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Intergenerational Programming - Program Models

youth adults children care

Intergenerational programs, as a response to social conditions and problems, have been developing in the United States since the 1970s. From their grass roots beginnings and local origins, these programs have expanded into diverse program models that are available across the United States. They are evident in small and large educational and social service systems such as K-12 schools, libraries, child and adult day care, mental health systems, multipurpose community centers, long-term care and residential communities, and institutions of higher education. There are four basic types of program models. These models have a specific structure that enables them to be replicated in a variety of settings and to have similar and measurable successful outcomes. This structure includes several components:

  • Partnerships between systems serving children and youth and systems serving older adults;
  • A formalized set of goals and objectives;
  • Planned program implementation procedures that include orientation and training of the professional staff and participants, and defined intergenerational activities;
  • Staff and administrative commitment;
  • Support from diverse groups in the community; and
  • An ongoing evaluation plan.

The most common intergenerational program model involves older adults providing service to children, youth, and families in the community. Represented in this model are programs in which older adults are:

  • Rockers for HIV positive infants in hospital settings (border babies);
  • Caregivers for preschool age children in childcare (infants through kindergarten);
  • Mentors, tutors, special subject coaches, and resource persons for K-12 students in school or after school programs;
  • Special friends to families whose children have disabilities;
  • Counselors to pregnant teens or other at-risk youth;
  • Cultural support persons for immigrant families; and
  • Advisors and mentors to students in higher education.

There are an estimated two million older adults involved in intergenerational programs in which older adults serve children, youth, and families.

The second most frequently reported intergenerational program model involves children and youth serving older adults. Programs representative of this model include:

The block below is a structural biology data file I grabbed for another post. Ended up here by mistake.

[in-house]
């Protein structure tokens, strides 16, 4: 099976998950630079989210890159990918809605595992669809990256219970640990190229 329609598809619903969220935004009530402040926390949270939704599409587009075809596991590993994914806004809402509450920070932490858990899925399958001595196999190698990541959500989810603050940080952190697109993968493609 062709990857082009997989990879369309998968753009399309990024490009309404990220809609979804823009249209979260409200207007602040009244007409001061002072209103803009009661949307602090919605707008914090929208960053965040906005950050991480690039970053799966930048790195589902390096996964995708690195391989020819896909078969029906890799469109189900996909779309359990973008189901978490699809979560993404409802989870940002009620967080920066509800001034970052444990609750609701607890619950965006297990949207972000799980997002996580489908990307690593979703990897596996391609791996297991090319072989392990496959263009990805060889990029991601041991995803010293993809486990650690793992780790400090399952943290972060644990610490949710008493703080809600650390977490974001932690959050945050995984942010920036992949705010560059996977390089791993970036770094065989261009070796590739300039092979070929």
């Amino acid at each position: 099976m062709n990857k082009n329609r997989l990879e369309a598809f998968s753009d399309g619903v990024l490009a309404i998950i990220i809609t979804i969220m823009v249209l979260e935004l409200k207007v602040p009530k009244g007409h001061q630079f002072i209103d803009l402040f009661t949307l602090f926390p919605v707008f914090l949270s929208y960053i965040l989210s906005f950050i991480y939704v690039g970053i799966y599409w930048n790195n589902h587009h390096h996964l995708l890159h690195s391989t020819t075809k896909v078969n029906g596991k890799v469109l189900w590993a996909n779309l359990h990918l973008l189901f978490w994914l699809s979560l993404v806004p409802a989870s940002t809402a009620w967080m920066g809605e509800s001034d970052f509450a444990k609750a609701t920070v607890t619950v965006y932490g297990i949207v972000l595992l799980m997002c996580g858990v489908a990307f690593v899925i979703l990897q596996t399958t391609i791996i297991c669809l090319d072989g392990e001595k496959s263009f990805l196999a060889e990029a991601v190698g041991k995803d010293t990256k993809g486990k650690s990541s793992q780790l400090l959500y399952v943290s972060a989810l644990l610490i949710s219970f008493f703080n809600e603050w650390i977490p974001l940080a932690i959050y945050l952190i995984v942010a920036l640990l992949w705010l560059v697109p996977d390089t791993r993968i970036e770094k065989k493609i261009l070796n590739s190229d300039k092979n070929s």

• Small groups of young children, prekindergarten through grade three, engaging in activities such as arts and crafts, reading and music with frail elderly in long-term care or adult care settings; TABLE 1
TABLE 1
Intergenerational program models
Older adults serve children, youth, and families
Children/youth serve older adults
Children/youth/older adults serve others
Children/youth/older adults share sites
  • Groups of school age children in grades four through nine visiting individual or groups of residents in long-term care or personal care environments to talk, or participate in activities such as board games, exercises, music and crafts; and
  • Youth from grades ten through twelve, as well as college students, visiting individually with older adults in their own homes or apartments or in their personal care or long-term care environments. During these visits the old and young may talk, write letters, share hobbies or a meal, take walks, shop together, or go on an outing (i.e., to the museum or library).

These visits frequently occur over a period of several years with relationships continuing after students graduate from high school or college. Several hundred thousand children and youth are involved in serving the elderly in their communities.

The third intergenerational model demonstrates partnership activities between a community's children and youth and older adults. Typically, these programs involve groups of youth and older adults who plan and execute activities that benefit the community. Teams of youth and older adults engage in environmental or gardening projects, community fundraising initiatives, collaborative musical or theatrical performances, or discussion groups. The participants in these projects may be members of youth and elder clubs, school classes joining older adult agencies, or young and old individuals from the community who come together to plan a service activity.

The fourth intergenerational model consists of interactions between older adults, children, and youth who share a physical environment and who engage in informal and formal planned or spontaneous interactions. Examples of this model, referred to as shared sites, may be adult and child care in a shared space, long-term care and child care in the same building, a senior center housed at a school, or a multigenerational community center in which interactive intergenerational activities such as computer training, folk dancing, and cooking ethnic foods lend themselves to cross-age scheduling at the site.

Though intergenerational program models differ in size, location and frequency of interactions, and number and ages of participants, they embrace several common characteristics. All intergenerational programs:

  • Benefit the younger and older participants;
  • Strive to meet specific intergenerational needs of the community;
  • Require the commitment and collaboration of multiple agencies;
  • Are designed to improve relationships between the community's young and old; and
  • Enhance the quality of life in the community and among its families.
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over 8 years ago

I was wondering if you could give me and actual et up of some of these intergenerational projects. I am doing some research and that would be more then helpful. Any information at all will be greatly appreciated. THANKS-